Federal judge extends block on Mississippi abortion law Michael Haggerson at 8:16 AM ET
[JURIST] A judge for the US District Court for the Southern District of Mississippi [official website] on Wednesday extended his prior injunction blocking a controversial Mississippi abortion law [HB 1390 materials] that was scheduled to go into effect July 1. The judge issued the initial temporary injunction [JURIST report] earlier this month. The judge plans to rule on whether to make the injunction permanent [AP report] in the future. The new law requires that all physicians performing abortions at a clinic be a licensed OB-GYN and have privileges to admit patients into a hospital facility. Mississippi's only abortion clinic, Jackson Women's Health Organization [advocacy website], filed a lawsuit [JURIST report] challenging the law last month after they were unable to meet the requirements by the July 1 deadline. Opponents of the law argue that the state is attempting to erect unconstitutional barriers to a woman receiving an abortion. Proponents of the law state that its purpose is merely to protect women's health.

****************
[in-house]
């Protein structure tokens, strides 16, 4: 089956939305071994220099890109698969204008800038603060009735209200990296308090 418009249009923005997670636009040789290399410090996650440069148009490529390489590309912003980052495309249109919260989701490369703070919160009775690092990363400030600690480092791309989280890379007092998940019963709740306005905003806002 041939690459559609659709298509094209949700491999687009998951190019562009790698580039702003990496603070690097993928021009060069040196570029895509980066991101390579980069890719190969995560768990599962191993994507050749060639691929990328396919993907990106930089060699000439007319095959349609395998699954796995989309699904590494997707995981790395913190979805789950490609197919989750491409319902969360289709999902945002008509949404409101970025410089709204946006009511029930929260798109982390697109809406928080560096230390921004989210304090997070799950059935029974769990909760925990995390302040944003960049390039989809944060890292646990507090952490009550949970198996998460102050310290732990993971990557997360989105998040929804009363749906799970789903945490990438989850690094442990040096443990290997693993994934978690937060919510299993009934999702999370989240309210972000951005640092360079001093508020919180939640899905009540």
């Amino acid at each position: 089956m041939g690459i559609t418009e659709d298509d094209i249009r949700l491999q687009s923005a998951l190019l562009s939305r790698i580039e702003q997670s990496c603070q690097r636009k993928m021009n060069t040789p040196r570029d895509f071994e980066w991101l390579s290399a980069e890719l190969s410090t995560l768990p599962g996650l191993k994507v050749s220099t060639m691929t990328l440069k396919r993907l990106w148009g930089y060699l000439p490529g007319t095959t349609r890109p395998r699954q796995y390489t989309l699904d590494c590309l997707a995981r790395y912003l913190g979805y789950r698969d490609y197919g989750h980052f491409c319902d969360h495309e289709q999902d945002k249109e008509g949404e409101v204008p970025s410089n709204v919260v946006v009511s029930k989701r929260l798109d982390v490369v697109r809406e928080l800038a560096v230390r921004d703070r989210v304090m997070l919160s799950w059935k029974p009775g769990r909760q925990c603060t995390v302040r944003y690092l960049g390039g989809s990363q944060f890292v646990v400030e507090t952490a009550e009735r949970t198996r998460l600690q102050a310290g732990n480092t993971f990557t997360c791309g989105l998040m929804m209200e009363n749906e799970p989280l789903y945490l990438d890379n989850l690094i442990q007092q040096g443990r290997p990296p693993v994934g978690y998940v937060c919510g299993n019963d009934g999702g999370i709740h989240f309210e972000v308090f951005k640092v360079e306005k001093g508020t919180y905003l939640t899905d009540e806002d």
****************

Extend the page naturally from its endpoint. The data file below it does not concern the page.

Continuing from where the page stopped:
This is the latest development in the ongoing reproductive rights controversy [JURIST backgrounder]. Last week, Oklahoma Attorney General Scott Pruitt appealed a ruling [JURIST report] by a district court judge that held that an abortion ultrasound bill is unconstitutional. Earlier last month, Louisiana Governor Bob Jindal signed a bill increasing abortion restrictions in the state [JURIST report]. In May, Kansas Governor Sam Brownback signed a bill allowing pharmacists to refuse to dispense drugs [JURIST report] that they "reasonably believe" might result in the termination of a pregnancy. Earlier that month, a judge for the District Court of Oklahoma County ruled [JURIST report] that a law restricting how doctors may use abortion-inducing drugs to treat patients was a violation of the Oklahoma Constitution. In April, the Arizona House of Representatives approved a bill that bans abortions after 20 weeks [JURIST report] into a pregnancy, with an exception carved out only for medical emergencies. In March, Utah passed a law requiring a woman seeking an abortion to wait 72 hours [JURIST report] prior to obtaining the procedure.
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